Criticism over proposed safety ordinance delays Aldermen vote

Posted on Jul 17 2018 - 10:22pm by Taylor Vance

The Oxford Board of Aldermen held a fifth public hearing Tuesday night on an ordinance aimed to reduce underage drinking and impose new safety regulations for event venues and for businesses that sell alcohol.

After several citizens voiced concerns over the implications of the proposals, the board decided not to vote on the ordinance and discuss it further at a later meeting.

Earlier in the week, owner of The Lyric Oxford, Bradley Bishop, sent an email asking citizens to call and email the mayor and the board asking them to oppose the ordinance.

“We should reject the false choice between public safety and our ideals,” Bishop said. “ We are happy to work with law enforcement so they can staff appropriately, but the proposed ordinance restrains expression and chills your rights to assemble-a fundamental right under the First Amendment.”

Oxonian Ruby Kelley said she thinks another task force needs to be established to look more in depth at the problem and ensure all citizens of Oxford are represented in the ordinance.

“I can see that this ordinance could lead to a discriminatory practice,” Kelley said. “I would suggest and encourage the board… to include all of our population, so that down the road it would not discriminate.”

Ole Miss student Jarvis Benson delivered a statement on behalf of Susan Glisson, founding director of the William Winter Institute for Racial Reconciliation, who said she has pondered why this proposed ordinance has solicited so much emotion.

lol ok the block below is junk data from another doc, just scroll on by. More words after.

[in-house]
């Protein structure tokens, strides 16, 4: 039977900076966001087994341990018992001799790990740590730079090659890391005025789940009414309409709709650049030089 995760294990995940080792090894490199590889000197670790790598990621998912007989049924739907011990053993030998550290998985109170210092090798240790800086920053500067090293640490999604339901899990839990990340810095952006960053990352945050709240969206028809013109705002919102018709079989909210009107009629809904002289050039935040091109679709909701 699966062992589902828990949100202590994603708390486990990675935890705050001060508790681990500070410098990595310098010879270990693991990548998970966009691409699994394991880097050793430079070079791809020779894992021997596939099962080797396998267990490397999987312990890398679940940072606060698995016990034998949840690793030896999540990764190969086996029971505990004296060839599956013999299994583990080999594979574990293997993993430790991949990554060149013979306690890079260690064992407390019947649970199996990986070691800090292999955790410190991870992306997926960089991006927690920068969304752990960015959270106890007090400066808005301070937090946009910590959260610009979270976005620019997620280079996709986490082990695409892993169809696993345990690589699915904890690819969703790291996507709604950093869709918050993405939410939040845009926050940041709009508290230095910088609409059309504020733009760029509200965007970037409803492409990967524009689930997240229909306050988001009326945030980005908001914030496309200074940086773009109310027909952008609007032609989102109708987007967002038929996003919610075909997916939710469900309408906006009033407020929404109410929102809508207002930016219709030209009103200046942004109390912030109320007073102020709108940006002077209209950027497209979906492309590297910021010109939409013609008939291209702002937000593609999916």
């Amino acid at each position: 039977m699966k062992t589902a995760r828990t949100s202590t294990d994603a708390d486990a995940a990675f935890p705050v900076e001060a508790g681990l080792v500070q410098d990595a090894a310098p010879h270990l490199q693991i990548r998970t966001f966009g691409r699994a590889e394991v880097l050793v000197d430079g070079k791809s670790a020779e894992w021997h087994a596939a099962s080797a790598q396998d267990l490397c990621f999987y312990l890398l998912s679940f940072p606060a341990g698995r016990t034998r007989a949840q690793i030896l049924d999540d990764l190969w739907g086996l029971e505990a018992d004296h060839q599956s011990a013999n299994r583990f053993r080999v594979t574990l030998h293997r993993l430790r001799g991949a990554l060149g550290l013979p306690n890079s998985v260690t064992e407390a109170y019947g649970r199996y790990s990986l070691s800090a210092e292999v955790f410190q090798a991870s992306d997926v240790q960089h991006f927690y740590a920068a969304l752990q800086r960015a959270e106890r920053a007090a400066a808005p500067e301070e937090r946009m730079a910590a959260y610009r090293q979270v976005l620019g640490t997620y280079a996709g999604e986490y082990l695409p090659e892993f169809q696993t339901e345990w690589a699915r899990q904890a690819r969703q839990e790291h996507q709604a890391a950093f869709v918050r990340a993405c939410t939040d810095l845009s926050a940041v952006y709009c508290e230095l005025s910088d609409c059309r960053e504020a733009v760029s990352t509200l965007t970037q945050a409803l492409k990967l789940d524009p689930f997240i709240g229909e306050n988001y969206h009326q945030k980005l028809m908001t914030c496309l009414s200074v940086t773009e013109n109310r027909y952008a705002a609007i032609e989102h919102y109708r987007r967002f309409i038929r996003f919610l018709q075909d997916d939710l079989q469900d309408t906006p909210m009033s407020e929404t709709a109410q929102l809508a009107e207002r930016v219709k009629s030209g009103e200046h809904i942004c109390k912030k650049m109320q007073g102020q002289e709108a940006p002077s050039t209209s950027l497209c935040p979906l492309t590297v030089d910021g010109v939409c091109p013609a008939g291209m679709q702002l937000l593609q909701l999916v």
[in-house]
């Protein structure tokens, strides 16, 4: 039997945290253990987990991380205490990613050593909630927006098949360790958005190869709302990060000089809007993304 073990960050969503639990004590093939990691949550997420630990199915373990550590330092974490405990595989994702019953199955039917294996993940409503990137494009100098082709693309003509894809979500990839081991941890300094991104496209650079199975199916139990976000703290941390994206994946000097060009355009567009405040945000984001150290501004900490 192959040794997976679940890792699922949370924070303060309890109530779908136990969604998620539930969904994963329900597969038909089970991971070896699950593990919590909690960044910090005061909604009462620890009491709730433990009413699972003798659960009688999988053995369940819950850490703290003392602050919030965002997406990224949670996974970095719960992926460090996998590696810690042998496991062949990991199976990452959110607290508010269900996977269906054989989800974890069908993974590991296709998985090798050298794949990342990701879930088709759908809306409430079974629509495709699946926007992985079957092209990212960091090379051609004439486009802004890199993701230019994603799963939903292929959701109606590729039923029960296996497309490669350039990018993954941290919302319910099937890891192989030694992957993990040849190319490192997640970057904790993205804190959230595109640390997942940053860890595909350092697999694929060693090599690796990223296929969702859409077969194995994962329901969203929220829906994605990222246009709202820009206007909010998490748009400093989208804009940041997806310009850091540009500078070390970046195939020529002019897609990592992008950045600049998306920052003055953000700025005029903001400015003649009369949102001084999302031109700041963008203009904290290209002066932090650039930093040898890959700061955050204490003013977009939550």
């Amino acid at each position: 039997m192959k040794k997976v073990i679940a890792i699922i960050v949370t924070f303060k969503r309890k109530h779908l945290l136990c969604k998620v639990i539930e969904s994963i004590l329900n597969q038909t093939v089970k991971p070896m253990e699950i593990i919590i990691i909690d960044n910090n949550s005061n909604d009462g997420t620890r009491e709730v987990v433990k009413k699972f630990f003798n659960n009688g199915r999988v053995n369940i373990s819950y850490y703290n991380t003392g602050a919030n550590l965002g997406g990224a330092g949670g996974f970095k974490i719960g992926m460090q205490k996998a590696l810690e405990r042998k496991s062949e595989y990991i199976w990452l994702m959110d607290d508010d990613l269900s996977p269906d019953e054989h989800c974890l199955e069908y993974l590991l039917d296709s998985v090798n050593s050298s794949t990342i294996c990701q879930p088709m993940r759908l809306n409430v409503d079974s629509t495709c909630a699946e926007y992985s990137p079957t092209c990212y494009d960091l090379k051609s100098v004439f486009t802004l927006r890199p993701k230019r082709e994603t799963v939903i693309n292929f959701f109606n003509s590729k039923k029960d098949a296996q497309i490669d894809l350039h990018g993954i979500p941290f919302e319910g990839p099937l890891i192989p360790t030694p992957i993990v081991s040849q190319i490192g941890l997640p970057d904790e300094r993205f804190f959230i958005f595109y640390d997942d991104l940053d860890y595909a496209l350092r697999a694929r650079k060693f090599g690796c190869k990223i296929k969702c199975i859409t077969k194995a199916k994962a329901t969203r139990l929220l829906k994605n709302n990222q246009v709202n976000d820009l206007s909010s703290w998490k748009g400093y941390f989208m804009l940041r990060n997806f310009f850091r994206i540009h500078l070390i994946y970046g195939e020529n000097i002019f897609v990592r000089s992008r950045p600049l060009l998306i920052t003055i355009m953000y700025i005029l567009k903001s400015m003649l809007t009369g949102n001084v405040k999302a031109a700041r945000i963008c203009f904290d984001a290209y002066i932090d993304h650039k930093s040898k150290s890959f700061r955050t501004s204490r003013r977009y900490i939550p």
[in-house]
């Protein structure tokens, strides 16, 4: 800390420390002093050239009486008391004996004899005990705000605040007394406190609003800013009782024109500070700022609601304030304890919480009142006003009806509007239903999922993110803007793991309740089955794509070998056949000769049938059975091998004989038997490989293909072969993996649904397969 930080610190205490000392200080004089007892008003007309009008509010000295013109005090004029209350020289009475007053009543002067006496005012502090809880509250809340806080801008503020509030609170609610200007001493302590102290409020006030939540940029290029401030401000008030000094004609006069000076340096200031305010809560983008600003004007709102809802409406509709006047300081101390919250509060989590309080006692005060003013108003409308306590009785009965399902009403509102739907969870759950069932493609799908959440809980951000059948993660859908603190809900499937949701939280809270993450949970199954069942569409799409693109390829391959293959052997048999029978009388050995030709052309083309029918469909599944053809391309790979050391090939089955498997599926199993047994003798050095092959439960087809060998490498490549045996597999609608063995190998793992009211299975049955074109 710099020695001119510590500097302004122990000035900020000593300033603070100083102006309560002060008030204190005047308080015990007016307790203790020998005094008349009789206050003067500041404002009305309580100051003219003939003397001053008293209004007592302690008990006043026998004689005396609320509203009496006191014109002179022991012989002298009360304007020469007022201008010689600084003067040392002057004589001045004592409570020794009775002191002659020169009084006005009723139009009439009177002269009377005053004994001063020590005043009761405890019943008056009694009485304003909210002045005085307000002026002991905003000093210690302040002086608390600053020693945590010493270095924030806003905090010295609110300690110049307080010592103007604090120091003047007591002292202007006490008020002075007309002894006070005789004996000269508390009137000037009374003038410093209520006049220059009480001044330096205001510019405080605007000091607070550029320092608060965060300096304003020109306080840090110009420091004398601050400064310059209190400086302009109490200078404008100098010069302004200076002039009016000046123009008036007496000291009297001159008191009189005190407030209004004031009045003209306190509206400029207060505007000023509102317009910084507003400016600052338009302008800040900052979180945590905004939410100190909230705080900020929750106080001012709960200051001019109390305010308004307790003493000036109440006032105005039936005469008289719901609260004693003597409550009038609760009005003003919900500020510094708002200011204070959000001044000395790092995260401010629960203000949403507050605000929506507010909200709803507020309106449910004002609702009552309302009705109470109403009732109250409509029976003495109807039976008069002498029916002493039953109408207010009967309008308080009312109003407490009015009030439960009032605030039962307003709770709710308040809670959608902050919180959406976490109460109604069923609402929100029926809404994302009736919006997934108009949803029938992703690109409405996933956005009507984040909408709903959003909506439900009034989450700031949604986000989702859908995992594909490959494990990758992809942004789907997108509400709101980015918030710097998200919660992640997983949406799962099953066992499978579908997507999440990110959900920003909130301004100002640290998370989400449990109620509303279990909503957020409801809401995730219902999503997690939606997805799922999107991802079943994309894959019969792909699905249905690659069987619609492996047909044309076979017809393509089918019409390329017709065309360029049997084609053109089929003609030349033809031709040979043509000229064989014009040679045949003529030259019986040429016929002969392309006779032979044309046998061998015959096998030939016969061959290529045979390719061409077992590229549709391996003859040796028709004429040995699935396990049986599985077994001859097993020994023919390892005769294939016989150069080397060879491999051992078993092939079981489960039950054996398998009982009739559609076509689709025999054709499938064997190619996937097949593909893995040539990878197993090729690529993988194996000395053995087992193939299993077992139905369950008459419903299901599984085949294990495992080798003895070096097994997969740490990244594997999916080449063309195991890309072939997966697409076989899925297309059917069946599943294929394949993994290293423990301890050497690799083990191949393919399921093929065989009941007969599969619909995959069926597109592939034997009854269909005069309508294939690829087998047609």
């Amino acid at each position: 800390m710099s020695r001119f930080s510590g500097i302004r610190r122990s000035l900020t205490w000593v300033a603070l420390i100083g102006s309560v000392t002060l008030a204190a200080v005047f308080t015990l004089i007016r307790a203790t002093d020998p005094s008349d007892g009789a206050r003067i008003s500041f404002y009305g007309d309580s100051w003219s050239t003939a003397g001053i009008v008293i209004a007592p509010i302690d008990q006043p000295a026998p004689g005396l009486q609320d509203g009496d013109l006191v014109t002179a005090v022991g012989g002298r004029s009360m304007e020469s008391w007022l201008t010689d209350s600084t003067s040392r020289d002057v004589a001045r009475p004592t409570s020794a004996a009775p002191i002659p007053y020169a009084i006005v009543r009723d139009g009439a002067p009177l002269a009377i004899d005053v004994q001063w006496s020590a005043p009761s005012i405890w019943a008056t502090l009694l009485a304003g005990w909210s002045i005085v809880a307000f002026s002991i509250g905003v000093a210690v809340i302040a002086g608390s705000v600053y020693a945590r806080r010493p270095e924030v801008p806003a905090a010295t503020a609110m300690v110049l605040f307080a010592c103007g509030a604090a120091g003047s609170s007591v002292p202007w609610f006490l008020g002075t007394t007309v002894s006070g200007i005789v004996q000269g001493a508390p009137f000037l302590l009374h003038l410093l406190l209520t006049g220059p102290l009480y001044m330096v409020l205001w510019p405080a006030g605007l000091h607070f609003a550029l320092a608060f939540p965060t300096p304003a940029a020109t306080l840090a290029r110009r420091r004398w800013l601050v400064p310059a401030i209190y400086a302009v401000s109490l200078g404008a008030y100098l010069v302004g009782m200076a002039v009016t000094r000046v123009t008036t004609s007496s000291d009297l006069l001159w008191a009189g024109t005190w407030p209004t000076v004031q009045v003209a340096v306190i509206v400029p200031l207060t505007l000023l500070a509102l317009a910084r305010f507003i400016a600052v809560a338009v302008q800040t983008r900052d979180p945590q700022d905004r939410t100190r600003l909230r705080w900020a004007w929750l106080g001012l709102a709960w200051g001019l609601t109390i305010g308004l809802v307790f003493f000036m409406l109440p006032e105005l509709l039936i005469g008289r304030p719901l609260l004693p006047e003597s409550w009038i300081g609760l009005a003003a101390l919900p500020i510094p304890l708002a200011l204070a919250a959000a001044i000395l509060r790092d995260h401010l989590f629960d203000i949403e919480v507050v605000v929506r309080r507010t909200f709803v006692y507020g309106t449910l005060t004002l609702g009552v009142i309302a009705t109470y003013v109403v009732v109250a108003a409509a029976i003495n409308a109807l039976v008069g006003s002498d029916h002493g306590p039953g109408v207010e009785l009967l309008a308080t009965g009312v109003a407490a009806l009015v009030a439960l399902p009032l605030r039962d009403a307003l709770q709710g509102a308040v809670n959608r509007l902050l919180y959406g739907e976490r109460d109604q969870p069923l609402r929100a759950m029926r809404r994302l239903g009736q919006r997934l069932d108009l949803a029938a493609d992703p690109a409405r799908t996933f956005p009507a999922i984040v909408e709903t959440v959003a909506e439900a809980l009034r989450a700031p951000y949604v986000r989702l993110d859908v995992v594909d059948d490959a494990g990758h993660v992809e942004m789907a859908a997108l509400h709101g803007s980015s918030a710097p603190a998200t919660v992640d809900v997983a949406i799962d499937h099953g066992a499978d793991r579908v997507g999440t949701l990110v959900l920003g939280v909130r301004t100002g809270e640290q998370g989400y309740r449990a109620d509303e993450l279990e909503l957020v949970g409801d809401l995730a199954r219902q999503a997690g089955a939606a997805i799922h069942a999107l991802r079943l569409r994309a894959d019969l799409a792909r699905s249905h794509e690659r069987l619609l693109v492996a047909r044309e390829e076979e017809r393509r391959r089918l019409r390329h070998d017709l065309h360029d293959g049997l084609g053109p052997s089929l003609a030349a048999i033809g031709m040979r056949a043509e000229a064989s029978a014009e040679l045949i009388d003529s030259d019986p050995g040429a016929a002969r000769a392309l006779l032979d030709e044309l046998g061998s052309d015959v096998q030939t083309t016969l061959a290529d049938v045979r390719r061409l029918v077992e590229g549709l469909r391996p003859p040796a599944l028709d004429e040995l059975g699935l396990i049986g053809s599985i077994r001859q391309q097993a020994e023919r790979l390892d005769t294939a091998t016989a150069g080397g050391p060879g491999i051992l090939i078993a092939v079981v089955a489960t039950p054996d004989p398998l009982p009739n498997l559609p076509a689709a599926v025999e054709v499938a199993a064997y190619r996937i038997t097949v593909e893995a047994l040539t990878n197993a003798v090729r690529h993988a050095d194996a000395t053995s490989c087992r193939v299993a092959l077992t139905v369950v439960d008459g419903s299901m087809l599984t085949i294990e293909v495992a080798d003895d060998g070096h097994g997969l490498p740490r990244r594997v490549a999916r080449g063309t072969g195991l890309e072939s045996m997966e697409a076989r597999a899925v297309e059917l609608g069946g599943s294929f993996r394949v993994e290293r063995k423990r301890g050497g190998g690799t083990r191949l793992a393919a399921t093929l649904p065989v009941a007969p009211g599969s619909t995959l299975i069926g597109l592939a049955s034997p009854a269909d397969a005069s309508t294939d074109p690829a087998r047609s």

“The April incident that spurred this current effort has racial overtones,” Glisson said. “We can all observe that the Oxford Square tends to be a space used mostly by white folks, even as we may all desire for it to be inclusive. But as I understand it, the event in April was attended mostly by black folks. So, when the response to the shooting is this ordinance to control Square traffic, for some of us, it touches our concerns about sending messages of exclusion, even if, on its face, that is not what the City intends to do.”

Oxford Mayor Robyn Tannehill said the ordinance is not a response to one particular event, but that it is the result of a series discussions and a studies that date back to 2003.

“This ordinance is not a response to one incident,” Tannehill said. “It’s a long overdue response, I believe, to events and circumstances that have arisen due to dramatic growth in our community, dramatic growth in our campus population and really changes in drinking habits and availability of alcohol in Oxford.”

“We’ve got to address that we have an underage drinking problem,” Tannehill said. “Is this ordinance going to solve this? No, but we can’t pretend this problem doesn’t exist.”

Oxford Police Department Chief Joey East said the ordinance is also a response to the way policing has changed over time and OPD used to be able to predict when mass crowds would be on the Square.

“We were able to go after infractions like minor in possession… We were able to do things we now can’t do. We’ve gone from a very proactive approach to a very reactive approach to policing.”

Griffin Tanner, owner of The Levee, asked the board “If we’re talking about safety and underage drinking, why are we not requiring ID scanners at convenience stores and liquor stores?”

“That’s a good point, but we’re worried about safety,” Alderwoman Janice Antonow said in response. “We can visit that later.”

The board will vote on the proposed safety ordinance at its next regular meeting on July 31.